If these bishops were laicized yet went ahead anyway and ordained more dissenting priests, how would that be different from the current situation?!  And anyway, the would-be schismatics are mostly of a certain age now, and surely little threat to the long-term of the Church. 

And if they purported to ordain women as priests, it would simply be of no effect - and indeed probably serve to invalidate any chance that other orders conferred by a schismatic movement were valid, for want of proper intention.

But on the other side, their continued status as Catholic bishops risks leading many souls astray.

And they force too many others to hide out in their ghettos, to attend Sunday Mass and no more, or even to leave altogether in disgust.

Enough is enough.

Saturday, 29 October 2011

Getting ready for November and saying a placebo and dirige!

c15th Master of Rohan

November is traditionally the month when we especially pray for the dead.

All Souls Day and praying for the dead

Amazingly (though whether they quite compensate for the triumphalist account of a nun abandoning her religion for the new religion of radical feminism is another question) there are two good pieces on this over at Cath News' weekend edition:
Intercession for the dead serves at least three vital functions: it assists the dead, who can no longer assist themselves, to escape purgatory and enter heaven; it gains merit for us, as well as the prayers from heaven of those we have aided; and it teaches us how to prepare for our own death and hence aids our own spiritual progress.

There are many things we can do to aid the dead, including (in rough order of merit and arguably efficacy):

  • having Masses said for the repose of the souls of the dead;
  • saying the Office of the Dead;
  • undertaking indulgenced actions and applying the indulgence to the souls of the dead;
  • saying other prayers and devotions for the dead, especially the rosary;
  • giving alms in their name.
Most of the focus these days, at least among those who still believe in purgatory is on the offering of masses for the dead, and perhaps the rosary.  But I want to advocate also for the recovery of another traditional practice to aid the dead, namely saying the Office of the Dead.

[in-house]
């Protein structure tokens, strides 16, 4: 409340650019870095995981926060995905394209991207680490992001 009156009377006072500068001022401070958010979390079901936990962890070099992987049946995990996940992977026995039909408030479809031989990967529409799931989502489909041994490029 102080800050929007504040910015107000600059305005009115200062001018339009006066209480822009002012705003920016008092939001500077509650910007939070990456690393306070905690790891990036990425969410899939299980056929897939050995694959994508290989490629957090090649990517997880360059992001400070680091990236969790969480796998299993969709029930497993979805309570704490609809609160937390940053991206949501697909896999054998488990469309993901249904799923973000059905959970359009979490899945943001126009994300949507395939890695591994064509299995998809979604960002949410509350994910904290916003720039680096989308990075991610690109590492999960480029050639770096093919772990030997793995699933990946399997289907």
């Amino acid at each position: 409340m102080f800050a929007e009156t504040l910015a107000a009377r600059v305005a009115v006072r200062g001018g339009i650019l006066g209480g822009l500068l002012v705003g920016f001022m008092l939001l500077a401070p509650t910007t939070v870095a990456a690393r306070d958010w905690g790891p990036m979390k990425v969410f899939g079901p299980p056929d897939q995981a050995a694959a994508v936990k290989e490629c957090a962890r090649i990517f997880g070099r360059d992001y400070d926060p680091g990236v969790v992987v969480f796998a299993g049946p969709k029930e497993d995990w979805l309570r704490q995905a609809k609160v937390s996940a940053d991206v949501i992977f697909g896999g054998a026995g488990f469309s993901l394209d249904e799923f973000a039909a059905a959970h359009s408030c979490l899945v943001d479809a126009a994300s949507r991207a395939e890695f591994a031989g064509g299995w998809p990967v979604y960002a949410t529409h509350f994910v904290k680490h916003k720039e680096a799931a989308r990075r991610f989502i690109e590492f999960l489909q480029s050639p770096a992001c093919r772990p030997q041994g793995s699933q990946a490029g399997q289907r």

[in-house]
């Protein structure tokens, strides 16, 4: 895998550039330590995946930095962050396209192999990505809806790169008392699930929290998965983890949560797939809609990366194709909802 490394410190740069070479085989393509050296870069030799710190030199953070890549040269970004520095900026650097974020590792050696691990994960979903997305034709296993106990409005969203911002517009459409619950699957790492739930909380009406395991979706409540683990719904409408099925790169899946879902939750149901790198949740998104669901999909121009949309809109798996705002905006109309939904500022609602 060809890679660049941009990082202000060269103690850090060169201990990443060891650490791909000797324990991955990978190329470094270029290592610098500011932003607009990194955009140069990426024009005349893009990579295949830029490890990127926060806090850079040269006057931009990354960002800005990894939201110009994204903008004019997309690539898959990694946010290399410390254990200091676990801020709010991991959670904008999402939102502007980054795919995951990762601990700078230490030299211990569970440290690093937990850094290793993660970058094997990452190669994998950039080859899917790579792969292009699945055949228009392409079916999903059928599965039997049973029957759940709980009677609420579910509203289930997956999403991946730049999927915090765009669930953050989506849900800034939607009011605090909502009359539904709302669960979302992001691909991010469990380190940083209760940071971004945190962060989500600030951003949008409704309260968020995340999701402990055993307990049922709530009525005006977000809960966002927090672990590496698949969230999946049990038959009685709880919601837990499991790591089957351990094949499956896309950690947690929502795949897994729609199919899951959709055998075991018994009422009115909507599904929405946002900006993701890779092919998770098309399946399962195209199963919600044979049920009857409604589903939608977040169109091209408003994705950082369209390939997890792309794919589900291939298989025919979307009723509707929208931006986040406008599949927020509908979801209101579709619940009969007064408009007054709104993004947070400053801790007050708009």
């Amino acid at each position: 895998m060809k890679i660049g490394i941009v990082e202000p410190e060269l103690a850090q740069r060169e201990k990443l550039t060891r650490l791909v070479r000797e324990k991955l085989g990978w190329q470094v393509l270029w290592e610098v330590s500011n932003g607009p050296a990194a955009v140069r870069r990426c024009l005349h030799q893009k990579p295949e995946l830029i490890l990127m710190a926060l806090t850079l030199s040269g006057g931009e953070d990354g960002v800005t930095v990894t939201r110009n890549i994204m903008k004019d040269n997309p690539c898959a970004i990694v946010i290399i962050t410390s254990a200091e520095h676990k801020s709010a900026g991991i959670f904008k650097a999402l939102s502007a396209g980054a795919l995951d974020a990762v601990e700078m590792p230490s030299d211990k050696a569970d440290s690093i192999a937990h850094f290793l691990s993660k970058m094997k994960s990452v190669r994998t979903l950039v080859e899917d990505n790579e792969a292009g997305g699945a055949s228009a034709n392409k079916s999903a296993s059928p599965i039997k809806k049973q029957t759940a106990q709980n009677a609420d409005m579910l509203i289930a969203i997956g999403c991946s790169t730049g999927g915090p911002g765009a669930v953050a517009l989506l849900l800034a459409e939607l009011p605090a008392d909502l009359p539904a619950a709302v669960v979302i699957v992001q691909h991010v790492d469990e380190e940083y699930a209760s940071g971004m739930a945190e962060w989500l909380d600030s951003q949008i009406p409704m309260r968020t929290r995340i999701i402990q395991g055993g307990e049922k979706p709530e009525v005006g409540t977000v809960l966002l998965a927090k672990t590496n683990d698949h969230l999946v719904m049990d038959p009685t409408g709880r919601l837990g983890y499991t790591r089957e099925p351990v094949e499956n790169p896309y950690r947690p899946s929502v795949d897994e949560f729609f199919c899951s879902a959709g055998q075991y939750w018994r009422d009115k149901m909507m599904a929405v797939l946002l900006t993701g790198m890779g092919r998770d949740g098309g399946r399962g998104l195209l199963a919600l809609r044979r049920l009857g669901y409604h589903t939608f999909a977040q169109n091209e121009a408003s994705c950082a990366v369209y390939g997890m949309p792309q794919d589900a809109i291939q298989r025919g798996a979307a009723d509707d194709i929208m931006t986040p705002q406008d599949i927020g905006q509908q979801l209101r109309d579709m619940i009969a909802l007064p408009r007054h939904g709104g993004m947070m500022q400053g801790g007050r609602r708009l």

History and structure of the Office of the Dead

The Office of the Dead traditionally consists of Matins (aka Office of Readings), Lauds (aka Morning prayer) and Vespers (aka Evening Prayer), and was traditionally known as 'placebo and dirige', the opening words of the first antiphon of Vespers and Matins respectively (note that the Novus Ordo version of the Office of the Dead has added versions of the other hours as well).  It is rather shorter than the standard Office as all of the introductory prayers are cut out, and at Matins either one or three nocturns of three psalms can be said.

The Office of the Dead used to be said at the deathbed, and as a standard part of the funeral service.  But it was also common to arrange to say it, or have it said, on behalf of the dead person, or the dead in general, on an ongoing basis.   During the middle ages, monasteries and priests were required to say it whenever there were no other feasts.  Pope Pius V reduced the obligation, earnestly recommending that it be said at least once a month and more often at penitential times. 

These days it tends only to be said on All Souls Day (when it takes the place of the normal Office).  But there are good reasons for saying it more often.

Why we should say the Office of the Dead

The Office of the Dead is liturgical prayer, the official public prayer of the Church.  As such it has a higher status in the Church's armory than any devotion, even the rosary.  Rather, it extends out the sacrifice of the Mass, joining to it a sacrifice of praise and intercession on behalf of the souls in purgatory. 

Saying it will act to enhance the value of the Masses we have offered for the dead by helping increase our personal commitment to that offering (which has an impact on the efficacy of the Mass offering, since the 'extrinsic' merits of the Mass are affected both by the holiness and intention of the person commissioning the Mass, and of the priest offering it), as well as acting as a sacrifice of praise and intercession in its own right.

Moreover, we may not be able to attend daily Masses offered for the dead for one reason or another.  But we can say the Office at home individually.  Reflecting the merit associated with this personal effort, saying either morning or evening prayer of the Office of the Dead has a partial indulgence attached to it.

We shouldn't overlook though, the actual content of the Office of the Dead and what it has to teach each of us.  As well as pure intercession on behalf of the dead, the psalms, readings (mostly from the book of Job) and prayers put us in the place of the person approaching death and moving from anger to acceptance in his or her dialogue with God.  As such, they help us prepare for our own death, and to pray for the vital grace of final perseverance.


Many traditional missals (though not, for some reason, the Baronius, which also omits the standard prayers for the deathbed) and all brevaries include some or all of the Office of the Dead.  But to help you learn to say it, there are a number of online versions you could look at as well, including: